Section 73(2) provides that a second or any subsequent conviction for an offence in this section shall be punishable with imprisonment for a term that may extend to 5 years and a fine. However, no imprisonment for any of the offences shall be for a period less than six months.

4.4 Section 73(3) and 73(4) provide that:

• All offences where the evasion of tax is less than Rs.250 lakh shall be non-cognizable and bailable,

• All offenceswhere the evasion of tax exceeds Rs.250 lakh shall be cognizable and non-bailable

• No person shall be prosecuted for any offence without the prior sanction of the designated authority.

4.5 In the context of GST Law, in the case of a cognizable offence an arrest can be made without an arrest warrant/FIR and in a bailable offence the bail can be granted, subject to conditions that may be set in this regard, after appropriate bail bond or surety by authority effecting arrest has been furnished. Bail is a matter of discretion in a non-bailable offence and can be granted only by the Court before which the offender has to be produced within 24 hours of arrest. Section 74 provides that no officer inferior to a First Class Magistrate shall be competent to conduct trial for any offence.

4.6 Section 75 presumes the existence of a state of mind (i.e. “culpable mental state” or mens rea) required to commit an offence if it cannot be committed without such a state of mind. While committing an act, a “culpable mental state” is a state of mind wherein

  • the act is intentional,
  • the act and its implications are understood and controllable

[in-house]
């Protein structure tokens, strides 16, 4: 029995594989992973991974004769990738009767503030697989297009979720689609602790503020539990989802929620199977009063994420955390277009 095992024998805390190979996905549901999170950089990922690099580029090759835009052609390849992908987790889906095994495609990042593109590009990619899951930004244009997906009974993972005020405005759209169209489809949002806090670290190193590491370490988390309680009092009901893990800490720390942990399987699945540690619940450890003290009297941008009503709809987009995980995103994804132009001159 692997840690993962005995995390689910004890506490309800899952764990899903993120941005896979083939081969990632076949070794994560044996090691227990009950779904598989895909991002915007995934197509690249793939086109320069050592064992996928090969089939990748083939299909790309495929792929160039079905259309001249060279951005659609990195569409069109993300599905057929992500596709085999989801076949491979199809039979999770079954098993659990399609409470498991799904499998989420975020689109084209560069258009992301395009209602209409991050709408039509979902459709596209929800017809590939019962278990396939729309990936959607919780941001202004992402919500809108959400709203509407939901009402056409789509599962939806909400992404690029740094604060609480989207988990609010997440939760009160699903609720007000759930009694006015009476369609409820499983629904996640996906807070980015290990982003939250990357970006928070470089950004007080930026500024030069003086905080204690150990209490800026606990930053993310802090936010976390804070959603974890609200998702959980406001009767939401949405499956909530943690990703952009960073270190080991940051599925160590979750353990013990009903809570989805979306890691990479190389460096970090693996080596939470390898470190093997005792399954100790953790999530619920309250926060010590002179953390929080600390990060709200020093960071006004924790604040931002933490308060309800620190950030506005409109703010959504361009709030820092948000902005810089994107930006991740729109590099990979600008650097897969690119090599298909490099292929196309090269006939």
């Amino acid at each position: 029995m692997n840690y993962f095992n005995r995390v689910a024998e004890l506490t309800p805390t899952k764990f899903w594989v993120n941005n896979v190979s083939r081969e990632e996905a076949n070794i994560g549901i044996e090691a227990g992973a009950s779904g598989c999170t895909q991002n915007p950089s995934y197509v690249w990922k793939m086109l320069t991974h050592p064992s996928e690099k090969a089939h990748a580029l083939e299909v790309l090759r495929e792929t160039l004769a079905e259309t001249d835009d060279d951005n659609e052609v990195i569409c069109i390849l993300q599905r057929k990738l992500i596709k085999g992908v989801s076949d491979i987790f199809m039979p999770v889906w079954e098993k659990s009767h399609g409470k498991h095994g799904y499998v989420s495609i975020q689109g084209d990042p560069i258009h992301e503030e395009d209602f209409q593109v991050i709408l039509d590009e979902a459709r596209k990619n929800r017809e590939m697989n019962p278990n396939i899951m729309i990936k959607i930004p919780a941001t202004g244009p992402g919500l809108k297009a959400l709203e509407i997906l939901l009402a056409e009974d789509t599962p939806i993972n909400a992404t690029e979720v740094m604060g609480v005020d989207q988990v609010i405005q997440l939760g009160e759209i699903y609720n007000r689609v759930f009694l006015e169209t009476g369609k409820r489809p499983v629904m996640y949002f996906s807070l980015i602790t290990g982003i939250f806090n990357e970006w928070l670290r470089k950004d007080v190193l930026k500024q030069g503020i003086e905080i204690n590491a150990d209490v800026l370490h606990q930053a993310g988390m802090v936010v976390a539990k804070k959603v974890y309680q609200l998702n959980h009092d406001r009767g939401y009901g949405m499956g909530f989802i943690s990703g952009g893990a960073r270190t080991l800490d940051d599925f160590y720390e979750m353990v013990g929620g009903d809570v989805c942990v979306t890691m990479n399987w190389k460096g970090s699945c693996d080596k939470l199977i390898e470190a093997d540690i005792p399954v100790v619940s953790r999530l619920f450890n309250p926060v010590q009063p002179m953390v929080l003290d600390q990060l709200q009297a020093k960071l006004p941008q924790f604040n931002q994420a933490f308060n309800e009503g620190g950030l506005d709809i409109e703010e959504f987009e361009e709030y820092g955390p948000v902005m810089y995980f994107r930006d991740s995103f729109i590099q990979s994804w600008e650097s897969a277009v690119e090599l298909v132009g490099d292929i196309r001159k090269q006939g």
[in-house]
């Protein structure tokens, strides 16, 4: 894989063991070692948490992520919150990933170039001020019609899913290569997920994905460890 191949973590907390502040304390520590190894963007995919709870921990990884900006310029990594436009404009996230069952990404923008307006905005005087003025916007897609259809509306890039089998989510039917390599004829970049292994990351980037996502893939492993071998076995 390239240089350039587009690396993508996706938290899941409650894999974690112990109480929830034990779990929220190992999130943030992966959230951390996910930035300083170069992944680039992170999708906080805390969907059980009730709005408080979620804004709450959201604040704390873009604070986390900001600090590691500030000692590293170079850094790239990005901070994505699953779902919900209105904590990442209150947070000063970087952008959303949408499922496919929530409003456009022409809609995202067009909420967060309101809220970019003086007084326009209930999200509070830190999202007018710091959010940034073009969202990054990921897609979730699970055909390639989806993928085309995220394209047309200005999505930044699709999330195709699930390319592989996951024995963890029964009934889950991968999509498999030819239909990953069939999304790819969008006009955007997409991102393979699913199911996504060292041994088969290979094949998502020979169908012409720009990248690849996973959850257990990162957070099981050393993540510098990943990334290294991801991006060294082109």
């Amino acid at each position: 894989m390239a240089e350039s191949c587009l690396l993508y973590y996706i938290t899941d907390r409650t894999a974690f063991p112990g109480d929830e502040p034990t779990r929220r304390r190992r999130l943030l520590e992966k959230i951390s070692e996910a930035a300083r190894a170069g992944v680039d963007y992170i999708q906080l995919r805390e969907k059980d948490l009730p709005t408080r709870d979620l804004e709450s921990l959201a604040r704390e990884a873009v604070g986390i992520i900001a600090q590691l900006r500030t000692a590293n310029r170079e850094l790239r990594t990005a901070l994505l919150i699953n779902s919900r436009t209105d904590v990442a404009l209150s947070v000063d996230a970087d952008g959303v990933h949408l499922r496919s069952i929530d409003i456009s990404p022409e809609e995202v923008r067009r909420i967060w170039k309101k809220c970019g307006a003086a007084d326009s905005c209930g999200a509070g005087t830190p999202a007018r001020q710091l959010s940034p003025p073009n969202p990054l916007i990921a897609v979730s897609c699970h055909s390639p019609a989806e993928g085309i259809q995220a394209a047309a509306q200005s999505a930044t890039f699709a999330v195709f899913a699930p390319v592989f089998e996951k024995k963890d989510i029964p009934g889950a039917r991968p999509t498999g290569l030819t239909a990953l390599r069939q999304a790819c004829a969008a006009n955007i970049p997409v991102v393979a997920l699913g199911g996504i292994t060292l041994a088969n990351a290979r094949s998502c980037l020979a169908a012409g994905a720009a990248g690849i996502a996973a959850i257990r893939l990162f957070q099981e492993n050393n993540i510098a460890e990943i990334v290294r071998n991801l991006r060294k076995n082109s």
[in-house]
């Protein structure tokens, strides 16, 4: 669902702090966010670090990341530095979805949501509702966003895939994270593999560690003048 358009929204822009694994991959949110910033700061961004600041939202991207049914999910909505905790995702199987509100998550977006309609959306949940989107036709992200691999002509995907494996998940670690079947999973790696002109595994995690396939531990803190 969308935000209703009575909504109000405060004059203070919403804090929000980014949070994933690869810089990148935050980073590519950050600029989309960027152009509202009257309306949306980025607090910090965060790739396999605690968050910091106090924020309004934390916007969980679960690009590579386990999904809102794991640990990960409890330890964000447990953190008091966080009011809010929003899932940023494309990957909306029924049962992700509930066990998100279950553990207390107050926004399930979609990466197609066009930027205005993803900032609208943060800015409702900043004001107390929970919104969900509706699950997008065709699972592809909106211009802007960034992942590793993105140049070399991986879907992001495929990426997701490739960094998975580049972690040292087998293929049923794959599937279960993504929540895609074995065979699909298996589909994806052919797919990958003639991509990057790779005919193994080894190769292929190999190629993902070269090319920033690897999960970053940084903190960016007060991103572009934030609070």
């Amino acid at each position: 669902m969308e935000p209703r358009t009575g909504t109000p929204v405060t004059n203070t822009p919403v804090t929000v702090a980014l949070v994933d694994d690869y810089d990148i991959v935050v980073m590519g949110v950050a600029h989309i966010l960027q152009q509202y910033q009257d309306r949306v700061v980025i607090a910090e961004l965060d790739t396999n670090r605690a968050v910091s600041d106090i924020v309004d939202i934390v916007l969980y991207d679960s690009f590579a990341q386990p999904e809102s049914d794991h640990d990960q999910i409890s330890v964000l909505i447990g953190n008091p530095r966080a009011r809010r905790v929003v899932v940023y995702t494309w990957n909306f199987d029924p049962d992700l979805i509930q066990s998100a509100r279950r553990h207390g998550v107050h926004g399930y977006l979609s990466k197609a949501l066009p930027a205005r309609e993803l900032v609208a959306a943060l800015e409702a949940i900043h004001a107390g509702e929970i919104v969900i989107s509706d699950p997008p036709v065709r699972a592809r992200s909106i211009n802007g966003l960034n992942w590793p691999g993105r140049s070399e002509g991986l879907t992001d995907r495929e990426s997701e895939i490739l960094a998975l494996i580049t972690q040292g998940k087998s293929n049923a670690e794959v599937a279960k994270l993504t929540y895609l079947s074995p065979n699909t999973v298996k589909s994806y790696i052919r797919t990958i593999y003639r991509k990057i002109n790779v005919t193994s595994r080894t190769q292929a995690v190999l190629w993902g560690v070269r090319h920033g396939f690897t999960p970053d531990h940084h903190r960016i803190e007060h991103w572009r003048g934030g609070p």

• the person committing the act was not coerced and even overcomes hurdles to the act committed
  • the person believes or has reasons to believe that the act is contrary to law.

4.7 Section 76 provides that any statement made and signed by any person during the course of any proceeding before a gazetted officer of GST is to be relevant for proving its contents during prosecution for any offence if the Court considers it unreasonably difficult or impossible to examine the person making the said statement or the person is prevented by sufficient cause from testifying before the Court.


5.1 Since entities such as companies, firms or trusts, entities do not have a will of their own or the “culpable mental state” (for want of mental faculties), in case offences are committed by such entities it can be assumed that every person who is in-charge of the affairs of such entities, or is entrusted with the responsibility of administering or managing the affairs of these entities, is prime mover or the person who actually committed the offence that has been attributed to the said entity. Section 77 of the Model GST Law recognizes the aforesaid assertion and provides that every person who was in-charge of or responsible to a company for the conduct of its business shall, alongwith the company itself, be liable to be proceeded against and punished for an offence committed by the company while such person was in-charge of the affiars of the company.

5.2 If any offence committed by the company

  • has been committed with the consent/connivance of, or
  • is attributable to negligence of

any officer of the company then such officer shall be deemed to be guilty of the said offence and liable to proceeded against and punished accordingly.

5.3 The above provisions relating to any officer, director or manager, etc. of a company shall apply mutatis mutandis to the partner, managing partner, karta or trustee in the case of any offence is committed by a partnership, LLP, HUF, or trust, as the case may be.

5.4 If the person charged with committing an offence while being an officer in-charge of, or responsible for the conduct of the business of, a company, partnership, LLP, HUF, or trust shall not be liable to prosecuted if he is able to establish that:

  • the offence was committed without his knowledge, or